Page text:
February 15, 2015 / Paula Carter
In the age of big data, when doctors have access to new technologies that allow them to automate processes and capture info on patients galore, what impact can one person’s story really have?
What Data Ignores
I recently read an account of a man who had an extremely rare form of genetic stomach cancer. Because the instances of this cancer were so small, his doctors overlooked it as the possible start of his cancer. The data made it seem unlikely. However, the man’s mother had died of stomach cancer and he was convinced there was a link. After conducting his own research he found a few cases of Hereditary Diffuse Gastric Cancer and sure enough tests showed he too had this cancer. Although his findings did not save his own life, his story is saving others. His story—and the story of his family’s experience being tested for this gene—is now being used to educate doctors and patients about this form of cancer.
Medicine relies on rigorous testing methods and unbiased results—and we are all thankful for that. But is it possible, as the glut of data continues to accumulate in all sectors, that the pendulum has swung a little too far towards the impersonal?
Doctors Need Stories
Last fall, Peter Kramer, a psychiatrist and faculty member at Brown Medical, wrote an opinion piece for the New York Times stressing that doctors need stories.
Kramer says, “Beyond its roles as illustration, affirmation, hypothesis-builder and low-level guidance for practice, storytelling can act as a modest counterbalance to a straitened understanding of evidence.” In other words, stories can give texture and meaning to facts and figures. They can provide insights and information that numbers cannot.
Stories can be used in many medical situations to help doctors understand patients and patients understand doctors. Some examples:
In the education of both patients and health professionals, stories are more memorable, are grounded in experience and encourage reflection.
In research, stories help challenge conventional wisdom and generate new hypotheses.
In diagnosing, they can help provide additional analytical clues and promote empathy between clinician and patient.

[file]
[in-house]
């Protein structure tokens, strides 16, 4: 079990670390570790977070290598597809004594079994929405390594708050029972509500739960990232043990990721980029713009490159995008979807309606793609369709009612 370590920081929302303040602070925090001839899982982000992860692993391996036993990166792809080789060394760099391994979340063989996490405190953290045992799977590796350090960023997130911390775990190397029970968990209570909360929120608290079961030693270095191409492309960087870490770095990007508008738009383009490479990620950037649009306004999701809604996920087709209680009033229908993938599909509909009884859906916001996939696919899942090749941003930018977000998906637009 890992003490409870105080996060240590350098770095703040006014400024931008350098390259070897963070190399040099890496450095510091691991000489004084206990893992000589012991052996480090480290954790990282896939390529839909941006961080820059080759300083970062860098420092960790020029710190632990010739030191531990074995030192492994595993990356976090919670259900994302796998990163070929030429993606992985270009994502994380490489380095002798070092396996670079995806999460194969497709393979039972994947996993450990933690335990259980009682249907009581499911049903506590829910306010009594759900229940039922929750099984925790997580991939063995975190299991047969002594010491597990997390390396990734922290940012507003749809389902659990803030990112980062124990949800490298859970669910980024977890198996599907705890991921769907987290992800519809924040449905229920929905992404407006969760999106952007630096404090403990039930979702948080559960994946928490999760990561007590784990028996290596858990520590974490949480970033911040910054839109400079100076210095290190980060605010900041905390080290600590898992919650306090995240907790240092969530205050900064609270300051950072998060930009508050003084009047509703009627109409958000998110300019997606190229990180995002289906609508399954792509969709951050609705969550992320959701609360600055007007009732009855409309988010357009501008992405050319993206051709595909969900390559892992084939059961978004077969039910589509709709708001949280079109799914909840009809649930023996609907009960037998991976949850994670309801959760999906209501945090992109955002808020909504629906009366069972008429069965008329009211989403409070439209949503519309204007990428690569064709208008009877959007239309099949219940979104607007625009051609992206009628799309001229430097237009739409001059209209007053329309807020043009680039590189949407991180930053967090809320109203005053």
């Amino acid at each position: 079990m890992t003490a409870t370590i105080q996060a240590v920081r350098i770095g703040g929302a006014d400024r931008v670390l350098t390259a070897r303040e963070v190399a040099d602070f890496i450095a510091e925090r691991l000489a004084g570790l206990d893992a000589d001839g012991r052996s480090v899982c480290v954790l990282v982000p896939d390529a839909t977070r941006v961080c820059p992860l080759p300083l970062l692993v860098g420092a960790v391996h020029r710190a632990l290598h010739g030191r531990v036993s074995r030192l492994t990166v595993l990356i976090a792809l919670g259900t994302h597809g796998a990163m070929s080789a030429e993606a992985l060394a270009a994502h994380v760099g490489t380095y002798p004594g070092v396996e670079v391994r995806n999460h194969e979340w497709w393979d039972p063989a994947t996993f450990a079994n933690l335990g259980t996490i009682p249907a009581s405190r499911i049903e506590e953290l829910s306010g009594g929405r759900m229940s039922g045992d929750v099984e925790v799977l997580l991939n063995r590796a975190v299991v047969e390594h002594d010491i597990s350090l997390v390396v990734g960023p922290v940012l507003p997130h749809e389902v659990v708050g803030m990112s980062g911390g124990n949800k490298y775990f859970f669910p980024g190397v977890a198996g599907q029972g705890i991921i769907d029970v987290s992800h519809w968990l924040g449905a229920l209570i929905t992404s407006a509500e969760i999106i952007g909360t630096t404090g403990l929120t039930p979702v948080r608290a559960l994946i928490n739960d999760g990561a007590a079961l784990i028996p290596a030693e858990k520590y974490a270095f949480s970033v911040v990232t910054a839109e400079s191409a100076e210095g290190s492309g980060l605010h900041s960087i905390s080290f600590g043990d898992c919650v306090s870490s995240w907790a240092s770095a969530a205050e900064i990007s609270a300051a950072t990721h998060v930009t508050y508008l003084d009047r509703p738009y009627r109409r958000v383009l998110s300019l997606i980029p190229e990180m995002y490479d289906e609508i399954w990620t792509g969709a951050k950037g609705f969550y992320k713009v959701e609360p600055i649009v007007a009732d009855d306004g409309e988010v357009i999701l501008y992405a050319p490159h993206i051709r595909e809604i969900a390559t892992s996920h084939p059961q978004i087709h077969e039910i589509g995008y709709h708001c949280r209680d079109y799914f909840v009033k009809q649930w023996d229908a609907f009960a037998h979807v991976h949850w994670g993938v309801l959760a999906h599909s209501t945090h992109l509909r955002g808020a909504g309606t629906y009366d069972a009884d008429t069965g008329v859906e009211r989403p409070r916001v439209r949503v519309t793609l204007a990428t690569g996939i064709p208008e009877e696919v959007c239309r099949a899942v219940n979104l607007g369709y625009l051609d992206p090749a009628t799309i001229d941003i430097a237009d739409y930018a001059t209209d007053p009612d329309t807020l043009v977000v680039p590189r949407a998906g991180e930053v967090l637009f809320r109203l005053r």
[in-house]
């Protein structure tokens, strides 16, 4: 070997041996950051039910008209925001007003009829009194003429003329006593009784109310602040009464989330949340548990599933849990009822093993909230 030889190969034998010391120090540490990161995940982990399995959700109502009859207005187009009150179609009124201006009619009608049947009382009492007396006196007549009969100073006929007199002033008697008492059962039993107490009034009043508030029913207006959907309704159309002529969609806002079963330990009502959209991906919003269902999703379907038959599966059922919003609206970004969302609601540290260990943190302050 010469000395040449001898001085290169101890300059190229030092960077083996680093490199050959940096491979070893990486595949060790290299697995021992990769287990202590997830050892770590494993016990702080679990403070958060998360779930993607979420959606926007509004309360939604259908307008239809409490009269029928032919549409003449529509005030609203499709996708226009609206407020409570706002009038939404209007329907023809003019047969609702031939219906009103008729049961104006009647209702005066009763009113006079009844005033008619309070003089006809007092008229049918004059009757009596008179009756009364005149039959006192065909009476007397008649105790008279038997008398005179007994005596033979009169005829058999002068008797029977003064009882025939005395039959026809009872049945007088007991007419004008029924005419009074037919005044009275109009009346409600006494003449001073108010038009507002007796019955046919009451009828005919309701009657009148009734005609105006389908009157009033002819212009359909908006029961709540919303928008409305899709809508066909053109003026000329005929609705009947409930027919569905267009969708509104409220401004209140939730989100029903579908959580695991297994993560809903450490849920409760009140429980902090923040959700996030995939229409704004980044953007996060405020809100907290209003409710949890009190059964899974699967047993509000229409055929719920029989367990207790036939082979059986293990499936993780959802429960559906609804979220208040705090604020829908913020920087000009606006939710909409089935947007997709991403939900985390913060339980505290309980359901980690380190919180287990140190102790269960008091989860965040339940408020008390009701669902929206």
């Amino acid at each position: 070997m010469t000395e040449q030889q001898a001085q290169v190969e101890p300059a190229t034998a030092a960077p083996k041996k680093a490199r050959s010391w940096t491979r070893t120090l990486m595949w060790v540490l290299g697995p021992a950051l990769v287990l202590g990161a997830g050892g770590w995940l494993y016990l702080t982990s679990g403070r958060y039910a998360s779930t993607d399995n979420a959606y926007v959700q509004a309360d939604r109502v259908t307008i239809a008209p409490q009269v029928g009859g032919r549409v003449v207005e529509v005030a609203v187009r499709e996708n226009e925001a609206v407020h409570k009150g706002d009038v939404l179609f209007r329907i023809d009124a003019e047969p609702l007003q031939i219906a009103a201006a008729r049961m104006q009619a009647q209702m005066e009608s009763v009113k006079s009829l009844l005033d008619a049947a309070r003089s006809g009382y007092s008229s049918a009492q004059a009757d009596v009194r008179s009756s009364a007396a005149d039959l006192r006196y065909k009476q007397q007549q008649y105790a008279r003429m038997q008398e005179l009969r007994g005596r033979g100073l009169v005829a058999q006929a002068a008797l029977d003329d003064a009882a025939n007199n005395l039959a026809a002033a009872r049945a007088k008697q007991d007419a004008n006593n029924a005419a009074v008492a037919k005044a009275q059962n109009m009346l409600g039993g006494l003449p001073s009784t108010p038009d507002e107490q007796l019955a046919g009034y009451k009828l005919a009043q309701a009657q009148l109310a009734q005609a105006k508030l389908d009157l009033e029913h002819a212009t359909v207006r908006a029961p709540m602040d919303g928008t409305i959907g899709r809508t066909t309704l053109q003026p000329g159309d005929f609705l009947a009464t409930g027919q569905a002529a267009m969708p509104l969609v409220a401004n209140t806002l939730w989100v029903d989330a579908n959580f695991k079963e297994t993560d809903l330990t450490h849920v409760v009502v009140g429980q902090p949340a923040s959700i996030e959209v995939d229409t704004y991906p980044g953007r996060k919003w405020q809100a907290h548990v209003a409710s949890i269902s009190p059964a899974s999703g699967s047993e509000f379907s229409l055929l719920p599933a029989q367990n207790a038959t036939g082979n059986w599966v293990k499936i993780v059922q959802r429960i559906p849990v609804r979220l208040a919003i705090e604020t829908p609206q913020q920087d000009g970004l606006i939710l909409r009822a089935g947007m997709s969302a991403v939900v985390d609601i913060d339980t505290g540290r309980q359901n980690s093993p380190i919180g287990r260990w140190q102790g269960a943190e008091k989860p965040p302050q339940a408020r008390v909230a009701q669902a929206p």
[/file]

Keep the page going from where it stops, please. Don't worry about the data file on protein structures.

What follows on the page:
In the therapeutic process, they offer an additional, holistic approach.
Narrative Medicine: Narrative as Medical Tool
Despite these benefits, stories and case studies have gotten a bad rap in some medical circles. After all, they can be subjective. But when used together with other information, they carry a unique power. In 2009, Columbia University started the Narrative Medicine master’s program in order to bring back the story as a medical tool. They hoped to get maybe 10 students the first year—instead they had 28.
Sayantani DasGupta, who teaches in the program, says, “What my colleagues in Narrative Medicine and I are urging is not that we forget all of our wonderful, lifesaving technological know-how, but rather that we once again train clinicians to elicit, interpret, and act upon the stories of others, that we hold in equal stead multiple ways of knowing.”
It seems that slowly, the importance of story in medicine is beginning to be recognized by wider circles.
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Perhaps as we are more engulfed in an era of big data and increasingly complex technological tools, we are also beginning to feel the deficit of a different way of relating and understanding. Kramer notes that the October 2014 issue of the New England Journal of Medicine opened with a case history and included the statement, “Data are important, of course, but numbers sometimes imply an order to what is happening that can be misleading. Stories are better at capturing a different type of ‘big picture.’” Highly respected, the journal’s inclusion of this statement seems to point to a shift.
The question becomes, how will medical professionals learn to listen, hold, interpret and tell stories?
Just like learning anatomy and physiology, storytelling is one more tool in a complex medical world that deserves study and attention.
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